EDWARDS AND KAUL
Edwards and Kaul, Melbourne. This firm of manufacturing gold and silver smiths, jewellers, watchmakers, and opticians, carrying on business at 5 Collins-street west, is one of the oldest manufacturing ones in the city. It was founded in Little Collins-street east in 1856, in a very primitive way, the principal business done at that time being the manufacture of gold and silver articles for the trade. At that period there was but a handful of shopkeepers in Melbourne, but with the steady progress of the city, trade increased, and the staff, then consisting only of the few principal journeymen in the city, and two apprentices, increased also. From the primitive style of hand-labour appliances, more modern notions were introduced; lathes, dies, casts, &c, were imported from Europe, together with the best skilled labour, and the old premises being found too small for the ever-growing requirements, more commodious ones were taken at 85 Collins-street east, nearly opposite the Argus office. A steady increase of business then set in, and that, combined with private practice, gave this firm the manufacture of almost all the gold and silver public and private presentations, prizes, and gifts of those days. They gained high encomiums from the press for their finished craft, notably the Duke of Edinburgh gifts, the Garibaldi sword, the gold casket presented to the late Captain Standish (which was acknowledged to be a masterpiece of art), and numerous gold cups, trowels, dinner and tea services, &c. From 1866 to 1874 the firm experienced great difficulty in obtaining silver, and thousands of ounces of old plate was purchased by them and melted for the production of lines of new work. No difficulty was experienced in getting gold, which was always obtainable from the diggings. Since the opening of the Mint, however, the silver difficulty has been overcome. Yet, although standard gold and silver is purchasable at the Mint, the public have no general guarantee of the quality of the metals. Intercessions were made by the firm when the late Hon. J. G. Francis visited England, to have a "hall mark" established, but without effect. Since then the firm has combined retail trade with manufacturing, with the result that more extensive accommodation was required, and in consequence central premises were engaged at 31 Collins-street west, where a new industry sprang up, namely, the utilisation of colonial products for home presents, the consequence being that native gold and silver have been extensively used for making ornaments in conjunction with emu, ostrich, and black swan eggs, the nut of the burra or Queensland bean, and various Australasian shells, and West Australian pearls. The Queensland opal is also largely used for articles of jeweller, room ornaments, and the like. In the production of these, the most modern appliances and the most talented artisan labour have been utilised. The firm has exhibited its works of art at all the principal exhibitions, and has been awarded numerous gold, silver and bronze medals, certificates, and other evidences of its skill. In 1876 still more extensive premises were found an absolute necessity for the ever-growing operations of the firm, and it succeeded in obtaining its present commodious ware and work rooms at 5 Collins-street west. There, in order to keep pace with the time, suitable workshops have been erected, so that the firm is now in keeping with the importance of the city, and can maintain its prestige as one of the most modern, as well as the earliest manufacturing firms of gold and silver in Victoria.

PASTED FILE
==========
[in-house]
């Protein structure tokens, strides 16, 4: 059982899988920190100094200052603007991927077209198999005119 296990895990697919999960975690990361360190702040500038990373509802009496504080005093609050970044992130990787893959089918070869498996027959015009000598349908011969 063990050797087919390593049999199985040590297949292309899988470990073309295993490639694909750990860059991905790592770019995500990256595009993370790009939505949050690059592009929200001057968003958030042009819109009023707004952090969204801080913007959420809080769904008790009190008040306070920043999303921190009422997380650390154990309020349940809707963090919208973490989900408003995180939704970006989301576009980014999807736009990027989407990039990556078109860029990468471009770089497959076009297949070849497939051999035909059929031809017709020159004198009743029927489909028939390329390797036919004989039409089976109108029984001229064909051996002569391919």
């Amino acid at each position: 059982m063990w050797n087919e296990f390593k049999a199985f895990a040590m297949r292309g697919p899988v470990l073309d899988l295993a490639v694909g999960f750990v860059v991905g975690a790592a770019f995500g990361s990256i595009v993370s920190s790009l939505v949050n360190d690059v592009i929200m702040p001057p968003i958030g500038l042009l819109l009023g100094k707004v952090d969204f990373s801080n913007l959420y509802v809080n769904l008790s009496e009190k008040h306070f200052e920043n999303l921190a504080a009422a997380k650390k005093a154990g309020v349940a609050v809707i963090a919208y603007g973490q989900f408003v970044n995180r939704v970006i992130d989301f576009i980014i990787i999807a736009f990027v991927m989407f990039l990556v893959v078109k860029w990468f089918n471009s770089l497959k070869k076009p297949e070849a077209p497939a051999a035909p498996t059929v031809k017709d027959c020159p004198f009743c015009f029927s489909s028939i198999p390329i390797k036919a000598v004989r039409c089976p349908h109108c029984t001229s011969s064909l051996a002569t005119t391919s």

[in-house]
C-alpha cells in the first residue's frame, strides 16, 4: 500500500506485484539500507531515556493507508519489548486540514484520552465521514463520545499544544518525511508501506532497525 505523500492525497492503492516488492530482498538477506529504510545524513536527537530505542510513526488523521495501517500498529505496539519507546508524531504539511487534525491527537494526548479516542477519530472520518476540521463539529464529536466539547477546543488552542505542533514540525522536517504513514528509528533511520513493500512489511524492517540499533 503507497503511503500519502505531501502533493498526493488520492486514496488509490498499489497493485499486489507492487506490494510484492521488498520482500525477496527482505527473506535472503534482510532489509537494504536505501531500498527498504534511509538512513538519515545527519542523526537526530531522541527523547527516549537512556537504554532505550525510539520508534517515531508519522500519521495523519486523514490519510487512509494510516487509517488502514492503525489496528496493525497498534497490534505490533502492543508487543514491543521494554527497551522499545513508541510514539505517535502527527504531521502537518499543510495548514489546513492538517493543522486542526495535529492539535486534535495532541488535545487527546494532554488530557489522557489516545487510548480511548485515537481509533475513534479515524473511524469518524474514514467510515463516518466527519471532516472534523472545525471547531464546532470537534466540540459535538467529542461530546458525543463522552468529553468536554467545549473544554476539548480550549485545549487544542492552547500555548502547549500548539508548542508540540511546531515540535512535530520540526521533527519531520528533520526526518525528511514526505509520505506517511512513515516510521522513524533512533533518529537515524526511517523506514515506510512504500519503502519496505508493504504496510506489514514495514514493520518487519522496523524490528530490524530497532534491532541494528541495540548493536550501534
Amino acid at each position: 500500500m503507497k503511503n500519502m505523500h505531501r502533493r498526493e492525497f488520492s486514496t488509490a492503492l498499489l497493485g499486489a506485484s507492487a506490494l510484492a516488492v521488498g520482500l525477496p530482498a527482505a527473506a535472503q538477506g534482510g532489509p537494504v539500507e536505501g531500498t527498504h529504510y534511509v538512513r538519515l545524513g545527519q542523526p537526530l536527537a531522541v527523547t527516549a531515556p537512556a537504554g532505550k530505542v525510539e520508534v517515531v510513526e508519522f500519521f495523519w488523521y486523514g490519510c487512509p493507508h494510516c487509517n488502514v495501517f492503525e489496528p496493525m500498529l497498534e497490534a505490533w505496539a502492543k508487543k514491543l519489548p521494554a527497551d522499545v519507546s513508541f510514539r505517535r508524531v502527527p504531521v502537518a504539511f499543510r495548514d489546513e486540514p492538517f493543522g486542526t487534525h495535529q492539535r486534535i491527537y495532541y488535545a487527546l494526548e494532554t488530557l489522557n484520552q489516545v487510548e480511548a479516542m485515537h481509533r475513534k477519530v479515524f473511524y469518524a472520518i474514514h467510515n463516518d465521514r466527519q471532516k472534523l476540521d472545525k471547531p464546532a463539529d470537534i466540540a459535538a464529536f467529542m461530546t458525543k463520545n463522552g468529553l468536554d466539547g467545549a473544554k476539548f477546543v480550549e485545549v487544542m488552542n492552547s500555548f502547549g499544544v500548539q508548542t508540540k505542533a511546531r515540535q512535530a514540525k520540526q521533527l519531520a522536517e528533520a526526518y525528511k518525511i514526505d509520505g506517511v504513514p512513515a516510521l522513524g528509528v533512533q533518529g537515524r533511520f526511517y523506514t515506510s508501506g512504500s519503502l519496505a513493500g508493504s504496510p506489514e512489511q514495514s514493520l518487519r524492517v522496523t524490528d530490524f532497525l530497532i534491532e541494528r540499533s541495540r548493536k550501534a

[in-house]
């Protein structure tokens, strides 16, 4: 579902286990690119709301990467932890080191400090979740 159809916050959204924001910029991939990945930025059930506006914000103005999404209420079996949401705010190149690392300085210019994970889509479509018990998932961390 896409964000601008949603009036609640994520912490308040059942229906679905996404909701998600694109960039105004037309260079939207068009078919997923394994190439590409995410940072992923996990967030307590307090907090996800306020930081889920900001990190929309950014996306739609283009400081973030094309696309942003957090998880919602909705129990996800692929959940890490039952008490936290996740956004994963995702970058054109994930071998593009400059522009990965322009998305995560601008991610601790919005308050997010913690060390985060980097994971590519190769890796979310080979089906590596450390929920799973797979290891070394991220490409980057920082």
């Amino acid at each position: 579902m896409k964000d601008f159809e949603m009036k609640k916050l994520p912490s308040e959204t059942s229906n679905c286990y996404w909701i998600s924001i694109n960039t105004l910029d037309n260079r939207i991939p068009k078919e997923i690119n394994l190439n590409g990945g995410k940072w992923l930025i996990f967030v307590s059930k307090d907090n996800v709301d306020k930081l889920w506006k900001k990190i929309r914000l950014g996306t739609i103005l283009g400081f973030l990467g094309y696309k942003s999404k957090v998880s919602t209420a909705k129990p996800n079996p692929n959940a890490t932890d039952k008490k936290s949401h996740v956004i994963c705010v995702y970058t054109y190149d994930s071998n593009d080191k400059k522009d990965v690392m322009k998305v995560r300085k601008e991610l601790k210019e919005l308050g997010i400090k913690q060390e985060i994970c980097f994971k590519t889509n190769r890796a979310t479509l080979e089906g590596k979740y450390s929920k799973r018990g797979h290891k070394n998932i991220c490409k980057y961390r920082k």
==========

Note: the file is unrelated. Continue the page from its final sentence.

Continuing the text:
Source: Victoria and its Metropolis, Past and Present - Alexander Sutherland - 1888
Real German Silver
Our German colonists of Bendigo have woke up to the idea that the pen is mightier than the sword, aud have accordingly provided Prince Bismarck with a gorgeous inkstand to match it, manufactured by Messrs. Edwards and Kaul, of Collins-street. After seeing it, we venture to say it will be harder to beat the inkstand than the pen; in which case the French had better give up all idea of avenging Sedan for the present.
Source: The Melbourne Punch - 24th April 1873